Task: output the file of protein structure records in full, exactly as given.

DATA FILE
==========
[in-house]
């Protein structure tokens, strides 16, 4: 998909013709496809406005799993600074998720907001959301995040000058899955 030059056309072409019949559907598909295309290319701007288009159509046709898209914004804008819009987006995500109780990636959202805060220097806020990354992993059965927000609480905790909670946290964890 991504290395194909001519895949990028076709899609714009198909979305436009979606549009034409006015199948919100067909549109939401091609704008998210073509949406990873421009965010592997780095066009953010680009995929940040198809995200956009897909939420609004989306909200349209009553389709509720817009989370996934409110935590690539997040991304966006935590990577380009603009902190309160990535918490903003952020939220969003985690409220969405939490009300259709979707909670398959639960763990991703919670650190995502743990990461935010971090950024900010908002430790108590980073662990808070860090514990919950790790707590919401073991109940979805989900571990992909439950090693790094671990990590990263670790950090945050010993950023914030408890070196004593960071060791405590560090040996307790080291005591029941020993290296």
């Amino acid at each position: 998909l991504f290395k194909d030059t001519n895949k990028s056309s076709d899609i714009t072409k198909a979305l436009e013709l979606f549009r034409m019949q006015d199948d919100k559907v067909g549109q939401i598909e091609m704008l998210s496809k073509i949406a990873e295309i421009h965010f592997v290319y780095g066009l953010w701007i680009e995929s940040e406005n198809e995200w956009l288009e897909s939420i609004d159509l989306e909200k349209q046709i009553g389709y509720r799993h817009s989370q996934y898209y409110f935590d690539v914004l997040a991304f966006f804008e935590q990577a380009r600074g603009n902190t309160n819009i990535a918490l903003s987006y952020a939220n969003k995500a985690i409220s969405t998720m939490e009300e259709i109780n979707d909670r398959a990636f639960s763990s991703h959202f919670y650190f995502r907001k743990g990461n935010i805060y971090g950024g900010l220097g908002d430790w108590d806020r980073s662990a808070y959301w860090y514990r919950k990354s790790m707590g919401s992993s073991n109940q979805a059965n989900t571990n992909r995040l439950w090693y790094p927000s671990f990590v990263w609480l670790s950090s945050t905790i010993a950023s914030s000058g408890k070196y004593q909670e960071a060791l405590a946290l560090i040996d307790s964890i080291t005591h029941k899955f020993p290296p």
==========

[in-house]
């Protein structure tokens, strides 16, 4: 998909013709496809406005799993600074998720907001959301995040000058899955 030059056309072409019949559907598909295309290319701007288009159509046709898209914004804008819009987006995500109780990636959202805060220097806020990354992993059965927000609480905790909670946290964890 991504290395194909001519895949990028076709899609714009198909979305436009979606549009034409006015199948919100067909549109939401091609704008998210073509949406990873421009965010592997780095066009953010680009995929940040198809995200956009897909939420609004989306909200349209009553389709509720817009989370996934409110935590690539997040991304966006935590990577380009603009902190309160990535918490903003952020939220969003985690409220969405939490009300259709979707909670398959639960763990991703919670650190995502743990990461935010971090950024900010908002430790108590980073662990808070860090514990919950790790707590919401073991109940979805989900571990992909439950090693790094671990990590990263670790950090945050010993950023914030408890070196004593960071060791405590560090040996307790080291005591029941020993290296």
């Amino acid at each position: 998909l991504f290395k194909d030059t001519n895949k990028s056309s076709d899609i714009t072409k198909a979305l436009e013709l979606f549009r034409m019949q006015d199948d919100k559907v067909g549109q939401i598909e091609m704008l998210s496809k073509i949406a990873e295309i421009h965010f592997v290319y780095g066009l953010w701007i680009e995929s940040e406005n198809e995200w956009l288009e897909s939420i609004d159509l989306e909200k349209q046709i009553g389709y509720r799993h817009s989370q996934y898209y409110f935590d690539v914004l997040a991304f966006f804008e935590q990577a380009r600074g603009n902190t309160n819009i990535a918490l903003s987006y952020a939220n969003k995500a985690i409220s969405t998720m939490e009300e259709i109780n979707d909670r398959a990636f639960s763990s991703h959202f919670y650190f995502r907001k743990g990461n935010i805060y971090g950024g900010l220097g908002d430790w108590d806020r980073s662990a808070y959301w860090y514990r919950k990354s790790m707590g919401s992993s073991n109940q979805a059965n989900t571990n992909r995040l439950w090693y790094p927000s671990f990590v990263w609480l670790s950090s945050t905790i010993a950023s914030s000058g408890k070196y004593q909670e960071a060791l405590a946290l560090i040996d307790s964890i080291t005591h029941k899955f020993p290296p």